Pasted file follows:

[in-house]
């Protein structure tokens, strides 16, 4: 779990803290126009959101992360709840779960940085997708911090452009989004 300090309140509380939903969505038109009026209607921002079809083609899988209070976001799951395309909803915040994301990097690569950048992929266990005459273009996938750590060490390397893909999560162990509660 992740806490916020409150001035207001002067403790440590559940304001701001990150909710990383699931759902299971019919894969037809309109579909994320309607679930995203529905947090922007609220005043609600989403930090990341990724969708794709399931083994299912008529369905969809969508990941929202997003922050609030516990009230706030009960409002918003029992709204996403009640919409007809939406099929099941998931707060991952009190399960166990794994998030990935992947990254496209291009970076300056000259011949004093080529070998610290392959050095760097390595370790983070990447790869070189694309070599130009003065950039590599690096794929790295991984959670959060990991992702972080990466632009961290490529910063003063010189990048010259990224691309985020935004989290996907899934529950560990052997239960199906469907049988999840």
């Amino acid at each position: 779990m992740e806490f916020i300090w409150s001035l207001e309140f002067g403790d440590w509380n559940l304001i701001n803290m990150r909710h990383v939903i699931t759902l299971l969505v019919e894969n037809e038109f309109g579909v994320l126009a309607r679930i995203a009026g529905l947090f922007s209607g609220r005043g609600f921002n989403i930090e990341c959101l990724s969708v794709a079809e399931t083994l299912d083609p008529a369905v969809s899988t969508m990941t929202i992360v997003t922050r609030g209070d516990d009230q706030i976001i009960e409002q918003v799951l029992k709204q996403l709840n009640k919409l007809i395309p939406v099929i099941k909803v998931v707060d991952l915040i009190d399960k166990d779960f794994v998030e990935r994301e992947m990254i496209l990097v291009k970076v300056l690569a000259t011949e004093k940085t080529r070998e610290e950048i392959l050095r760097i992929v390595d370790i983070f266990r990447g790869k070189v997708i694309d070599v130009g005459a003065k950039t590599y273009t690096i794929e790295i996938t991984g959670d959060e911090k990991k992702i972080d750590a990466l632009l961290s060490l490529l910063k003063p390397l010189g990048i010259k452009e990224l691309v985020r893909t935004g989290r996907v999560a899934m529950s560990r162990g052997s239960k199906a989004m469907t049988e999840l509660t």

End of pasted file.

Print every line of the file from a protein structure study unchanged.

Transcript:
[in-house]
């Protein structure tokens, strides 16, 4: 779990803290126009959101992360709840779960940085997708911090452009989004 300090309140509380939903969505038109009026209607921002079809083609899988209070976001799951395309909803915040994301990097690569950048992929266990005459273009996938750590060490390397893909999560162990509660 992740806490916020409150001035207001002067403790440590559940304001701001990150909710990383699931759902299971019919894969037809309109579909994320309607679930995203529905947090922007609220005043609600989403930090990341990724969708794709399931083994299912008529369905969809969508990941929202997003922050609030516990009230706030009960409002918003029992709204996403009640919409007809939406099929099941998931707060991952009190399960166990794994998030990935992947990254496209291009970076300056000259011949004093080529070998610290392959050095760097390595370790983070990447790869070189694309070599130009003065950039590599690096794929790295991984959670959060990991992702972080990466632009961290490529910063003063010189990048010259990224691309985020935004989290996907899934529950560990052997239960199906469907049988999840």
């Amino acid at each position: 779990m992740e806490f916020i300090w409150s001035l207001e309140f002067g403790d440590w509380n559940l304001i701001n803290m990150r909710h990383v939903i699931t759902l299971l969505v019919e894969n037809e038109f309109g579909v994320l126009a309607r679930i995203a009026g529905l947090f922007s209607g609220r005043g609600f921002n989403i930090e990341c959101l990724s969708v794709a079809e399931t083994l299912d083609p008529a369905v969809s899988t969508m990941t929202i992360v997003t922050r609030g209070d516990d009230q706030i976001i009960e409002q918003v799951l029992k709204q996403l709840n009640k919409l007809i395309p939406v099929i099941k909803v998931v707060d991952l915040i009190d399960k166990d779960f794994v998030e990935r994301e992947m990254i496209l990097v291009k970076v300056l690569a000259t011949e004093k940085t080529r070998e610290e950048i392959l050095r760097i992929v390595d370790i983070f266990r990447g790869k070189v997708i694309d070599v130009g005459a003065k950039t590599y273009t690096i794929e790295i996938t991984g959670d959060e911090k990991k992702i972080d750590a990466l632009l961290s060490l490529l910063k003063p390397l010189g990048i010259k452009e990224l691309v985020r893909t935004g989290r996907v999560a899934m529950s560990r162990g052997s239960k199906a989004m469907t049988e999840l509660t």